Pneumomediastinum in COVID-19: a phenotype of severe COVID-19 pneumonitis? The results of the United Kingdom (POETIC) survey

Eur Respir J. 2022 May 12;2102522. doi: 10.1183/13993003.02522-2021. Online ahead of print.

Abstract

Background: There is an emerging understanding that coronavirus disease 2019 (COVID-19) is associated with increased incidence of pneumomediastinum. We aimed to determine its incidence among patients hospitalised with COVID-19 in the United Kingdom and describe factors associated with outcome.

Methods: A structured survey of pneumomediastinum and its incidence was conducted from September 2020 to February 2021. United Kingdom-wide participation was solicited via respiratory research networks. Identified patients had SARS-CoV-2 infection and radiologically proven pneumomediastinum. The primary outcomes were to determine incidence of pneumomediastinum in COVID-19 and to investigate risk factors associated with patient mortality.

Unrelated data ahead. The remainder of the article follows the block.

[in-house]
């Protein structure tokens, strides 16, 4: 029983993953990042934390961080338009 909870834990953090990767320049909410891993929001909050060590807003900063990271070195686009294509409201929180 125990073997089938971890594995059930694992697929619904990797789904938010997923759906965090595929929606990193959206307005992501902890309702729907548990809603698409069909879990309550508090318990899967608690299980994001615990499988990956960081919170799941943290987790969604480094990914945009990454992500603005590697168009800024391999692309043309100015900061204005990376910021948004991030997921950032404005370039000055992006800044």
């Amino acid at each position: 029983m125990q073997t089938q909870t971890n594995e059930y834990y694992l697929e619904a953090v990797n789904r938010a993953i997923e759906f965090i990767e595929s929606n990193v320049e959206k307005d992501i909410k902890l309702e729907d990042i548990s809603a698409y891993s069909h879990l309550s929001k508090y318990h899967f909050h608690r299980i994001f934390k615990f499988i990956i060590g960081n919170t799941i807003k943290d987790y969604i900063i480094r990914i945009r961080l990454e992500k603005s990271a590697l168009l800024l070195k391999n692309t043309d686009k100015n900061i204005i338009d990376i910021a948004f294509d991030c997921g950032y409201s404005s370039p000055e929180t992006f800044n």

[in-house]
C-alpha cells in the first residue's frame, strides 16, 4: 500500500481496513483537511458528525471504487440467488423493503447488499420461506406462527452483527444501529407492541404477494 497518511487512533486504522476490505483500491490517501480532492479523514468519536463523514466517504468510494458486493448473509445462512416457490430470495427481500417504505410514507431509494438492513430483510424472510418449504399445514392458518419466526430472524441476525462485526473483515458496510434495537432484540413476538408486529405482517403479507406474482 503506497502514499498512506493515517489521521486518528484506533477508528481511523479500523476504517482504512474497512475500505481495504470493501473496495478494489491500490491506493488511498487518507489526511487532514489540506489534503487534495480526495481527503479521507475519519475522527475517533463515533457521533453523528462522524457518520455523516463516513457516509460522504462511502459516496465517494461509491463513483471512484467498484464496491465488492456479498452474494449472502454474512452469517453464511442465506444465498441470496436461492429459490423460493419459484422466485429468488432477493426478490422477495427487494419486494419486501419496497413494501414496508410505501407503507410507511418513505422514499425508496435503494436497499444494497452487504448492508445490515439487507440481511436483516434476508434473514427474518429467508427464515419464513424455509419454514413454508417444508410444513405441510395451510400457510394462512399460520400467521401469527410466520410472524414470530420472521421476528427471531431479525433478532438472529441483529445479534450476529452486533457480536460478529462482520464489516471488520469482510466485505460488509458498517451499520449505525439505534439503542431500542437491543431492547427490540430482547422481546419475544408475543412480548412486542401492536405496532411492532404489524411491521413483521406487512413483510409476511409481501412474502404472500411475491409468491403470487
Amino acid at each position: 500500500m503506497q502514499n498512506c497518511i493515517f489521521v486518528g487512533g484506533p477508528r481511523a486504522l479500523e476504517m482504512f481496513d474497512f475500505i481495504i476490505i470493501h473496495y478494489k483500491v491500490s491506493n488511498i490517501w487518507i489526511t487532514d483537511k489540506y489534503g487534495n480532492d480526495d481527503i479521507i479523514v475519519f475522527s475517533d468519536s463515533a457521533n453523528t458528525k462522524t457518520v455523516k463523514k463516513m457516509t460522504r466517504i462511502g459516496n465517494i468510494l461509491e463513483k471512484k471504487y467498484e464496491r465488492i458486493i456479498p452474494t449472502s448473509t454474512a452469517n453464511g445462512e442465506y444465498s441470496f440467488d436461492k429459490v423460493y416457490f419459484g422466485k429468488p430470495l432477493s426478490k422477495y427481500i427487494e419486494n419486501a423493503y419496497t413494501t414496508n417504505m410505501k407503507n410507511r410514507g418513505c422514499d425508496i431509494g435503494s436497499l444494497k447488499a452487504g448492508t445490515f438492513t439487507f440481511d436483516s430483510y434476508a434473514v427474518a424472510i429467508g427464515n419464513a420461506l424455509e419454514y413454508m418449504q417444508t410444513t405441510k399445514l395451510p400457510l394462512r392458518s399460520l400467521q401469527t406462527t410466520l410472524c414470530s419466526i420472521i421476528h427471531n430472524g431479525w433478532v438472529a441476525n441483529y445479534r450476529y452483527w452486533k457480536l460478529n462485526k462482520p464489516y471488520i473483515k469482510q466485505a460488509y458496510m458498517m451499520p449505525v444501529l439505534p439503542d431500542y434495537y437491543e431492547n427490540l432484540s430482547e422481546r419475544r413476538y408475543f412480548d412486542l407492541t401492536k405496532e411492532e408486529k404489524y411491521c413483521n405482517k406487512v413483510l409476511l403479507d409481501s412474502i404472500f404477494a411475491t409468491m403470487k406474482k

Results: 377 cases of pneumomediastinum in COVID-19 were identified from 58 484 inpatients with COVID-19 at 53 hospitals during the study period, giving an incidence of 0.64%. Overall 120-day mortality in COVID-19 pneumomediastinum was 195/377 (51.7%). Pneumomediastinum in COVID-19 was associated with high rates of mechanical ventilation. 172/377 patients (45.6%) were mechanically ventilated at the point of diagnosis. Mechanical ventilation was the most important predictor of mortality in COVID-19 pneumomediastinum at the time of diagnosis and thereafter (p<0.001) along with increasing age (p<0.01) and diabetes mellitus (p=0.08). Switching patients from continuous positive airways pressure support to oxygen or high flow nasal oxygen after the diagnosis of pneumomediastinum was not associated with difference in mortality.

Conclusions: Pneumomediastinum appears to be a marker of severe COVID-19 pneumonitis. The majority of patients in whom pneumomediastinum was identified had not been mechanically ventilated at the point of diagnosis.